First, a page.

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    Review of 'Cognitive Reserve in the Healthy Elderly: Cognitive and Psychological Factors'

    Cognitive Reserve in the Healthy Elderly: Cognitive and Psychological FactorsCrossref
    Interesting study that is relevant for the aging research.
    Average rating:
        Rated 4.5 of 5.
    Level of importance:
        Rated 4 of 5.
    Level of validity:
        Rated 3 of 5.
    Level of completeness:
        Rated 5 of 5.
    Level of comprehensibility:
        Rated 5 of 5.
    Competing interests:
    One of the co-author has shared publications.

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    Cognitive Reserve in the Healthy Elderly: Cognitive and Psychological Factors

    Cognitive reserve (CR) helps explain the mismatch between expected cognitive decline and observed maintenance of cognitive functioning in older age. Factors such as education, literacy, lifestyle, and social networking are usually considered to be proxies of CR and its variability between individuals. A more direct approach to examine CR is through the assessment of capacity to gain from practice in a standardized challenging cognitive task that demands activation of cognitive resources. In this study, we applied a testing-the-limits paradigm to a group of 136 healthy elderly subjects (60-75 years) and additionally examined the possible contribution of complex mental activities and quality of sleep to cognitive performance gain. We found a significant, but variable gain and identified verbal memory, cognitive flexibility and problem solving as significant factors. This outcome is in line with our earlier study on CR in healthy mental aging (Zihl et al., 2014). Interestingly and contrary to expectations, our analysis revealed that complex mental activities and sleep quality do not significantly influence CR. Contrasting “high” and ”low” cognitive performers revealed significant differences in verbal memory and cognitive flexibility; again, complex mental activities and sleep quality did not contribute to this measure of CR. In conclusion, the results of this study support and extend previous findings on CR in older age; further they underline the need for improvements in existing protocols for assessing CR in a dynamic manner.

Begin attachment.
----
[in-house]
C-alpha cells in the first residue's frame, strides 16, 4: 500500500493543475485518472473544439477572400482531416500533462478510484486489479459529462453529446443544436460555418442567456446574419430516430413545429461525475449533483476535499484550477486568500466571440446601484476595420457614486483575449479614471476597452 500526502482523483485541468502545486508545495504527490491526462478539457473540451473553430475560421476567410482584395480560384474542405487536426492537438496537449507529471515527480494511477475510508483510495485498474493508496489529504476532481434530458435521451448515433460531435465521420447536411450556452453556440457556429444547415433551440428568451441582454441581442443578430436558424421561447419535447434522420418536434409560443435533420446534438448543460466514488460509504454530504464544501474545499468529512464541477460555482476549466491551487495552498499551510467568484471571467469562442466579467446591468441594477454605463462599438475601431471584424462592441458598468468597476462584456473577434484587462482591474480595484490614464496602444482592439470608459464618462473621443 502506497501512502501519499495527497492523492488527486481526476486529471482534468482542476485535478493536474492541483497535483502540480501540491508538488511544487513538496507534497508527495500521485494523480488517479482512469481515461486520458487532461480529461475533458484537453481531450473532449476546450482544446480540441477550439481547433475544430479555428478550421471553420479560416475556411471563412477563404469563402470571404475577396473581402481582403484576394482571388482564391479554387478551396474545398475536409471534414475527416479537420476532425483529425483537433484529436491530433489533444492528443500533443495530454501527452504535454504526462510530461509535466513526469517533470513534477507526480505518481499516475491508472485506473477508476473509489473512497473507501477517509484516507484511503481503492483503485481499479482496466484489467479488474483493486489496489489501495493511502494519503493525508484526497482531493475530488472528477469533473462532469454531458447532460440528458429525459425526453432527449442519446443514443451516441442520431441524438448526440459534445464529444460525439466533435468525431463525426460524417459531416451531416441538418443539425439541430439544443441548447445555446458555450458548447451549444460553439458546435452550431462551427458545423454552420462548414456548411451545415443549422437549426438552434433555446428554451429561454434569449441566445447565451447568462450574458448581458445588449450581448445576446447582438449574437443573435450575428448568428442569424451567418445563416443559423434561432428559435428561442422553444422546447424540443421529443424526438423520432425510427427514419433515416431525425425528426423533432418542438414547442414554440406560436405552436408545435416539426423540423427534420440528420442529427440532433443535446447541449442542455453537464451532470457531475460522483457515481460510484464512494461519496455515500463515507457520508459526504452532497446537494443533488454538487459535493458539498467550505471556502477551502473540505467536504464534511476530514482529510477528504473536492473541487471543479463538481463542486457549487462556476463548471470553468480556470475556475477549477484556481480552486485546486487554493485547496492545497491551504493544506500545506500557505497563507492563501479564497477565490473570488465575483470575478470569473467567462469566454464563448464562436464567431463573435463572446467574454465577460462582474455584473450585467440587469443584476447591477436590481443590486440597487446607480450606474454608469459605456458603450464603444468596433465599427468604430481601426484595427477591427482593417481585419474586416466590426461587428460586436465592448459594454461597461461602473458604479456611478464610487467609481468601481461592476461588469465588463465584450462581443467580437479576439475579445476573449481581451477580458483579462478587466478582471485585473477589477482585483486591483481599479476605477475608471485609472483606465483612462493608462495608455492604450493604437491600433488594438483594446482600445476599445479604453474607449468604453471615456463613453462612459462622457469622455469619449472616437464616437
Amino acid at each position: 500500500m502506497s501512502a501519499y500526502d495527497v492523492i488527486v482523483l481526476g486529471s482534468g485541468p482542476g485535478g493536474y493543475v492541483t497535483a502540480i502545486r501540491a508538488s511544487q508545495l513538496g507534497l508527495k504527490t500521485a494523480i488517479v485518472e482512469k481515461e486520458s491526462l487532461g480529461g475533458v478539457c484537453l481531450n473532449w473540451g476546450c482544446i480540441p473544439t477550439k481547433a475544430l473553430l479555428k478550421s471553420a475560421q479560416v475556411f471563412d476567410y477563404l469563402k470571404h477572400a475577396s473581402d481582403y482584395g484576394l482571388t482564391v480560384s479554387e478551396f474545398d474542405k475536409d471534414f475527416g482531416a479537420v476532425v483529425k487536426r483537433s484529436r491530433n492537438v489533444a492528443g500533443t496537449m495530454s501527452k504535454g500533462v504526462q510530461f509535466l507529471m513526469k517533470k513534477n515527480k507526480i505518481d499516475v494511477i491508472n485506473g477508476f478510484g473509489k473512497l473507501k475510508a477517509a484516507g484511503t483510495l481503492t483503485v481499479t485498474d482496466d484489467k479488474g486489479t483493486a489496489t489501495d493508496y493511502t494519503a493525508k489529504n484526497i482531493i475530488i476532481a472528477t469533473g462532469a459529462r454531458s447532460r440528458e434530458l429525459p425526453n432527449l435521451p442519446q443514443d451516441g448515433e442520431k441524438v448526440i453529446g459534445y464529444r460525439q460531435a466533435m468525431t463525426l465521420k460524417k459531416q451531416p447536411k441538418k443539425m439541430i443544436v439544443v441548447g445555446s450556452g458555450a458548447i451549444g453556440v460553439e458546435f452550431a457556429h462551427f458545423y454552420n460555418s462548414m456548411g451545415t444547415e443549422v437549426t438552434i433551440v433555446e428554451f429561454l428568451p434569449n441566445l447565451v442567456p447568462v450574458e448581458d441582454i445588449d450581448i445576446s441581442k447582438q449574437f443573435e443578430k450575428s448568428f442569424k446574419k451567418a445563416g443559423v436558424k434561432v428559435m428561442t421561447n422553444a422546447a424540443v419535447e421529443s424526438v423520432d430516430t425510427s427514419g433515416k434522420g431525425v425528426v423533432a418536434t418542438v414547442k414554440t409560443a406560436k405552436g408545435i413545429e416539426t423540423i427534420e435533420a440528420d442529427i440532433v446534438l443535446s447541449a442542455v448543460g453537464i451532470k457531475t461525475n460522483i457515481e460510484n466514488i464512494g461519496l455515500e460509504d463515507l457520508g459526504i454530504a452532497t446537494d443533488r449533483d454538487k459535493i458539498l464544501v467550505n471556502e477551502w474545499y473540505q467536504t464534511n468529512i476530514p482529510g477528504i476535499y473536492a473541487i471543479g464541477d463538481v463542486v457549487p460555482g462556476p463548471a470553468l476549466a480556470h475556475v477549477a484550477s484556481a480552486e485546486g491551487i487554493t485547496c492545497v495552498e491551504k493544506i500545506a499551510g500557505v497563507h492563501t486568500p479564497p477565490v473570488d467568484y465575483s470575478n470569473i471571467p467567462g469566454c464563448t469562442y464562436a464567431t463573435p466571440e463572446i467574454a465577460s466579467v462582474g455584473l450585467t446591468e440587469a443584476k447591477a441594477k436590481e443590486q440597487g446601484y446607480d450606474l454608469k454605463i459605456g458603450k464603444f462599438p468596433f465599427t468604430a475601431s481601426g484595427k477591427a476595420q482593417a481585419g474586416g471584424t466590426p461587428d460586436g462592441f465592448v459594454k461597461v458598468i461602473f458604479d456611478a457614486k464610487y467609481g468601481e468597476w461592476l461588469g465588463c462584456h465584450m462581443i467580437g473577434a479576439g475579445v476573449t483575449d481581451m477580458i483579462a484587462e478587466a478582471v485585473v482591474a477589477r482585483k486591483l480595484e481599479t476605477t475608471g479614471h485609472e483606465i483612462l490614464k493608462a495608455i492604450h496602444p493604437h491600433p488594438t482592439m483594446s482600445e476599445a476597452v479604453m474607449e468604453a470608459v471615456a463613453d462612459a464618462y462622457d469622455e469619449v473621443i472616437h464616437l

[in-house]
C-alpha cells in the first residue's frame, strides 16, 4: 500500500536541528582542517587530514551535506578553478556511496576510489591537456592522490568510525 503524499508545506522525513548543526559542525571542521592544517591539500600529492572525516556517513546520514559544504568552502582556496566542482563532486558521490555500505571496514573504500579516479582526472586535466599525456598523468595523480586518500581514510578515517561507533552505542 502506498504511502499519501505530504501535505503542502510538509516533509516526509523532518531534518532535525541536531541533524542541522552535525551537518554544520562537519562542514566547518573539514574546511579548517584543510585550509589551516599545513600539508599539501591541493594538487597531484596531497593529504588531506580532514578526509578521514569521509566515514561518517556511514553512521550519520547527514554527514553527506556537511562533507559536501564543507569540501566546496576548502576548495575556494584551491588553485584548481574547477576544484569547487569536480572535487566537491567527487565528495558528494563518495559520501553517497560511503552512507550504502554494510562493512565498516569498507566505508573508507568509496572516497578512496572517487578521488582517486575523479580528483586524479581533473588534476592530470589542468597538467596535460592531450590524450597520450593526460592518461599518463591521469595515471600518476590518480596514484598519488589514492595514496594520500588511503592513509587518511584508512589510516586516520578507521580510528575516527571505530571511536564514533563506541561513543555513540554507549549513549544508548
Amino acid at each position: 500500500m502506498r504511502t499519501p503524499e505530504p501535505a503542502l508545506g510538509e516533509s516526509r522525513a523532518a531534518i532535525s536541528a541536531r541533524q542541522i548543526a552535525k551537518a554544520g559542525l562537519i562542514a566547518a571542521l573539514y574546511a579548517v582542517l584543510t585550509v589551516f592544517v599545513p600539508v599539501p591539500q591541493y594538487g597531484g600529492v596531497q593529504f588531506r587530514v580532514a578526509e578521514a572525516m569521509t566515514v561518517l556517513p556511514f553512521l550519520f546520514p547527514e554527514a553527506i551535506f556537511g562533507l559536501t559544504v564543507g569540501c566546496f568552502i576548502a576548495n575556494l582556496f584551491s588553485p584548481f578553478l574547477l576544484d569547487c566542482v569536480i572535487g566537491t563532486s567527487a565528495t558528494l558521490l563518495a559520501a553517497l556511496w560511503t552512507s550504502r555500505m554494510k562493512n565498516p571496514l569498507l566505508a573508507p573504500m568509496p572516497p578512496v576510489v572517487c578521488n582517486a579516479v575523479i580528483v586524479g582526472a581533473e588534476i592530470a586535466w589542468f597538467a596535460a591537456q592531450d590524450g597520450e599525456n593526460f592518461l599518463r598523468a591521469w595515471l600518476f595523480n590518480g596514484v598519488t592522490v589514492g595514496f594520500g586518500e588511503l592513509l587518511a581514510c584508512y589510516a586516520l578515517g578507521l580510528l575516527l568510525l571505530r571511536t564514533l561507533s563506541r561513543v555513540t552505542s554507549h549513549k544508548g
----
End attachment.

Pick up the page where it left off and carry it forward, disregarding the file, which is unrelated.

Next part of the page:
Review information

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      Review text

      In this interesting study, the authors replicated the use of the paradigm testing-the-limits paradigm (Digit Symbol Substitution Test- DSST) in a group of 136 healthy elderly subjects (age range: 60–75 years) with high level of education (≥13 years of schooling). This mentally challenging task is considered to assess Cognitive Reserve (CR) in a dynamic way. Additionally, the authors assessed several cognitive and non cognitive variables that contribute to, or interact with CR, as cognitive multitasking, verbal learning and long-term memory, verbal short-term and working memory, information processing speed/attention and cognitive flexibility, interference, verbal fluency, visual problem-solving, and reading performance and psychological variables as mood, social and physical activities, sleep quality, and well-being.
      The authors in their introduction consider that it is important to demonstrate that the DSST is a valid and reliable measure of the CR, and should be reproduced. While I strongly agree with this assertion, the authors had already applied this instrument in a similar population (N=140, age 57–74 yrs, M = 67.27, SD = 4.16, >13 years education, see Zihl J et al. PLoS One. 2014;9: e84590). The use of a high selected healthy elderly group (with high educational level) was possibly related with the observed lack of association between CR and the non-cognitive variables assessed with this study. While the authors reflect this in the discussion, these should also be justified in the introduction section.
      Regarding the methods and results sections, some minor comments/suggestions:
      1) The authors acknowledge that “All corresponding p-values reported are Bonferroni-corrected due to multiple comparisons, with significance level set at α = .05”. These Bonferroni corrections are not clear in the data presented (eg., report significant data with p=.05 – see table 2).
      2) Considering the relations between psychological variables and cognitive variables, between cognitive variables and CR, as well as between CR and both cognitive and psychological variables, a moderation/mediation analysis should be also investigated.
      3) As the authors report that there was no evidence that psychological measures were influenced by aging, the same should be reported for cognitive measures.
      4) The authors could provide the data showing that “comparison of high and low performers in this study revealed higher performance in measures of cognitive architecture in subjects with higher mood scores and higher engagement in leisure activities, supporting the view that mood and cognitive lifestyle are key determinants of cognitive performance in healthy older ” page 6, if we consider that no significant differences were found in psychological measures obtained from low and high performers (results section) – page 5.


      Thank you very much for your detailed review and your very helpful comments and

      suggestions, which we have considered in our revision.

      1. It is now stated more clearly in the text how the Bonferroni correction was applied.

      2. A more ambitious statistical approach has been chosen and a regression model included

      in the manuscript.

      3. We have mentioned the significant correlations between age and cognitive measures in

      the result section.

      4. The have changed the section on the comparison of high and low performers accordingly.

      2015-11-28 08:11 UTC

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